We don’t really ask during the year and we just sent out personal thank yous to our donors a couple of weeks ago. For us #GivingTuesday is a chance to get our message out to a new pool of people and spread the word of the work we do. So, I am sorry if the folks responding here feel it is overkill but for us this is critical for our growth.
    We’ll definitely be connecting with the new donors and making sure they feel connected to our organization as I agree that stewardship is an often missed step for organizations but please don’t forget that for us tiny organizations we need any chance we can get to join a marketing and outreach wave and here in Portland our #PDXGives hashtag is trending!

  • Priscilla Miller

    I have always had a problem with Giving Tuesday. We will have just finished a mail campaign and our Gala (Nov 7th), during which, our donors give and give and give some more. I’m a member of the Non-Profit Council through our local Chamber of Commerce, and the Council always wants to do Giving Tuesday up big. I personally dread it. So, I’ve agreed to put a link on our FB page to our website and a piece about Giving Tuesday on the website, but, that’s about all I can give to “Giving Tuesday.”

    • SethMRosen

      Priscilla, I think your instincts are spot on. Too many asks can feel extremely overwhelming for donors, especially when they just gave. Thank you so much for sharing your experience and thoughts!

  • Priscilla Miller

    And, I really like the idea of “Giving BACK Tuesday” every three months.

  • Kirstin Swanson

    One of these ideas (holding a volunteer thank you event) is one we started kicking around last week… another is featuring a donor story in our communications that day.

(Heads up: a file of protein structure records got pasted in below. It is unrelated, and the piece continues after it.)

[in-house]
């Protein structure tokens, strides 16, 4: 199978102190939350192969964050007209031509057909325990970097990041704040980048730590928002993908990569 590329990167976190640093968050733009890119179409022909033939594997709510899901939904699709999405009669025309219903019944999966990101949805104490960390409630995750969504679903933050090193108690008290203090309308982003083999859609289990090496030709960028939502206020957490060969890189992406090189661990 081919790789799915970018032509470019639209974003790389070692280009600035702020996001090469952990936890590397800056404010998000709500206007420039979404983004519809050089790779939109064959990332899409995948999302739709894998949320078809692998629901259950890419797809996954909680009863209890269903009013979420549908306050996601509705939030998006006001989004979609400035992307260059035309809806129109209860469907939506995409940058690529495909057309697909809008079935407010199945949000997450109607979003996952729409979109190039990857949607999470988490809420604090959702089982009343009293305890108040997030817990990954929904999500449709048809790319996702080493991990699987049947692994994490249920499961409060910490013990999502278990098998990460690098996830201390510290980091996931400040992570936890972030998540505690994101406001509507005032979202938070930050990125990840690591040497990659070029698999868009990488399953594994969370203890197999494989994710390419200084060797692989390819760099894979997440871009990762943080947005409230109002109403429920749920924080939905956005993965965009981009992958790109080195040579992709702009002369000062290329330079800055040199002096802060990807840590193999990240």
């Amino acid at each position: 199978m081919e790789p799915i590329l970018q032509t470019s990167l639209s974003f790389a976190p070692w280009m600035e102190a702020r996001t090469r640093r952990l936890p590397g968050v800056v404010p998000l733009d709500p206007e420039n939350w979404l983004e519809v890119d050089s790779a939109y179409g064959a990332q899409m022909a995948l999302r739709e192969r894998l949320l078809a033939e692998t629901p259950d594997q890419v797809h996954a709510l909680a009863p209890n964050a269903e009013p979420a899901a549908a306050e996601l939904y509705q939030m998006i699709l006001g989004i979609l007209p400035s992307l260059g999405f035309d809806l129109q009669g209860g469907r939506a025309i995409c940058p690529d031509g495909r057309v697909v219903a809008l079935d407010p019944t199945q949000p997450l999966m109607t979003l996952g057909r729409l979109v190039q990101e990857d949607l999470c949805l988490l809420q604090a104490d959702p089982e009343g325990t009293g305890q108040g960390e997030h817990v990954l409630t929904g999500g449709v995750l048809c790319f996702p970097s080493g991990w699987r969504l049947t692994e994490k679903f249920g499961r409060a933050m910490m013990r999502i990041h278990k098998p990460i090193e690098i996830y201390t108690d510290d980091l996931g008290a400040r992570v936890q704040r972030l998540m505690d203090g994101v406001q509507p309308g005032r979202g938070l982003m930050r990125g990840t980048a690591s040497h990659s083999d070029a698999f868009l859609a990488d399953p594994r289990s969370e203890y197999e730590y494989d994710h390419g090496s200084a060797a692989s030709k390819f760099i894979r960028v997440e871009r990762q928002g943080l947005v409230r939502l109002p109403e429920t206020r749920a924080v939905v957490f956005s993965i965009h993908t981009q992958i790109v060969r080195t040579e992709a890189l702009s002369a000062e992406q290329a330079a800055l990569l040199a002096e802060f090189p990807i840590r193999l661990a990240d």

• SethMRosen

      Kirstin, I really like the idea of the donor story. I think these can be so inspiring, and they make the profiled donor feel great. Thank you for sharing!

  • Janyce Shoemake Hursey

    I love this idea. We have been searching for new ways to thank donors and volunteers and have been loath to jump on the #givingtuesday bandwagon because I was personally hit with so many requests.

    • SethMRosen

      Janyce, I really agree with you, and I think its terrific that you are thinking of new ways to thank donors and volunteers. If you have to time to share I would love to hear what works for you. Thank you for your comment and good luck with your fundraising!

  • Jason Carlos Rosado

    Seth, I love this post. Couldn’t agree more. Our team at Givkwik is working to evolve GivingTuesday as a great day for companies to celebrate philanthropy, promote their cause-related partnerships, and get employees and customers involved in giving – in person. We’re working with the #GivingTuesday organizers and several corporate sponsors to put together a celebration of giving in NYC, featuring the best 100 nonprofits in NYC. It’s called GIVNYC 2015: GivingTuesday. Live. NYC. and it’s on the evening of December 1 at the Impact HUB in Tribeca More info here: Hope you can join us!